Productive Interpersonal Communication

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Effective Interpersonal Communication

Effective Interpersonal communication


Emotional understanding "is a kind of communal understanding that involves the proficiency to supervise one's own and other ones' emotions, to distinguish amidst them, and to use the information to guide one's thinking and actions" (Mayer & Salovey, 1993). This concept has received a lot of recent attention in the field of psychology. While others first developed the theory of emotional intelligence, and a graduate student by the name of Wayne Leon Payne is credited for being the first to use the term in his dissertation in 1985, psychologist Daniel Goleman has popularized it, writing two best-selling books Emotional Intelligence (1995) and Working with Emotional Intelligence (1998) that have brought the topic into the public arena. The earliest research in this field took place in the early 1990's when two American university professors, John Mayer (U. of New Hampshire) and Peter Salovey (Yale), who were conducting investigations on the differences in people's proficiency in the area of strong feelings, discovered that some persons were better than others at things like recognising their own sentiments, recognising the feelings of others, and solving problems engaging emotional issues. Goleman has made considerable assertions about the promise of emotional intelligence. These claims are not necessarily supported by the research, however, there is little doubt that this area of intelligence has much to do with interpersonal effectiveness. Anecdotal evidence suggests that individuals high in emotional understanding seem to be more successful in connections and in the workplace.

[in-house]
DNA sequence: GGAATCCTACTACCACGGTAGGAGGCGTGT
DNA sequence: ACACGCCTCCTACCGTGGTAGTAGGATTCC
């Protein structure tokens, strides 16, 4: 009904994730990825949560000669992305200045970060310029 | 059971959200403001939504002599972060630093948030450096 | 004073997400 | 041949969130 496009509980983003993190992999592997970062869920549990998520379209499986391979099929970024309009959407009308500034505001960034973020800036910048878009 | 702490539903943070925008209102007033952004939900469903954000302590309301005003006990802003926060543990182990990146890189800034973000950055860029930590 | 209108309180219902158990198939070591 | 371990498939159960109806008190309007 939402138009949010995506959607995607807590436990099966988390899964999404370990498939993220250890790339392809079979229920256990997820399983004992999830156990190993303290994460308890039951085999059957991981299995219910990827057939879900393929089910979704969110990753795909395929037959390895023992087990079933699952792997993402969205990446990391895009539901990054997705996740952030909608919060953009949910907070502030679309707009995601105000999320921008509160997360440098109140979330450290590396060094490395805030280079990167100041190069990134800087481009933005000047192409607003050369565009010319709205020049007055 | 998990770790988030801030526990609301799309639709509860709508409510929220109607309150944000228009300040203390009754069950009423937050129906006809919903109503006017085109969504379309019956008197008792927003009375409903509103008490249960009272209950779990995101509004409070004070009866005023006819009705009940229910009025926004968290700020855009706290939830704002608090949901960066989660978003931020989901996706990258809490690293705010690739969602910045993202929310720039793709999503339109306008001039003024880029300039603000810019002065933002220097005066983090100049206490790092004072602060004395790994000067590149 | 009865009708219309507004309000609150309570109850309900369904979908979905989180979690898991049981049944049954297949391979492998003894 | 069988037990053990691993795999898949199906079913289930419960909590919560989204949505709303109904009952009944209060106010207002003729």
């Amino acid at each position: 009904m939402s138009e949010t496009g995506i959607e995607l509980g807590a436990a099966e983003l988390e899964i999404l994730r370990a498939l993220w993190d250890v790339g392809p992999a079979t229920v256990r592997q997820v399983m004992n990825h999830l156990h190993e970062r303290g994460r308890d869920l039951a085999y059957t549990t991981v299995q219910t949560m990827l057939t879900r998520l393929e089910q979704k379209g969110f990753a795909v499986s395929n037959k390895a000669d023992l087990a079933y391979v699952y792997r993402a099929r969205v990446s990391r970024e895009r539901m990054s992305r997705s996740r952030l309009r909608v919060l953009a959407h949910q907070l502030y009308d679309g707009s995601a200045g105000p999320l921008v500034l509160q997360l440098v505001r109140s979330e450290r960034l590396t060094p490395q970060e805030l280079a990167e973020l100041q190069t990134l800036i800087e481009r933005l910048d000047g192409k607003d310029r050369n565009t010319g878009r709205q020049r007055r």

Interpersonal communication

Interpersonal communication is defined by Michael Cody as: the exchange of emblems utilised to achieve interpersonal goals(28). Does this definition encompass everything, or does it only encompass certain things?. When we are dealing with the issue of interpersonal communication we should recognize that people outlook it differently.

Effective Interpersonal communication

        Interpersonal communication, in my opinion, is the exchange of information verbal or non-verbal between two, no more than 5 or 6, people for the purpose of getting a feedback and sharing information. Interpersonal connection is not interpersonal if it engages too many people. When the number of persons exceeds a certain allowance it is no longer interpersonal communication,it then becomes mass communication. In my definition it is crucial that feed- back be given to the individual that is doing the communicating. When feedback is not present then the lines of communication break down and then there is no connection at all. Even if the message is seen incorrect interpersonal connection still lives as long as the feedback is given. For example: when you talk to someone that is hard of hearing and you ask them to do something and they hear you say something other than what you said there is still interpersonal communication, although it is miscommunication. If the person, however, does not here the speaker at all and does not give any feedback, then interpersonal communication has not been established according to my definition.        

Another important dimension to my definition is that the information is exchanged in order to ...
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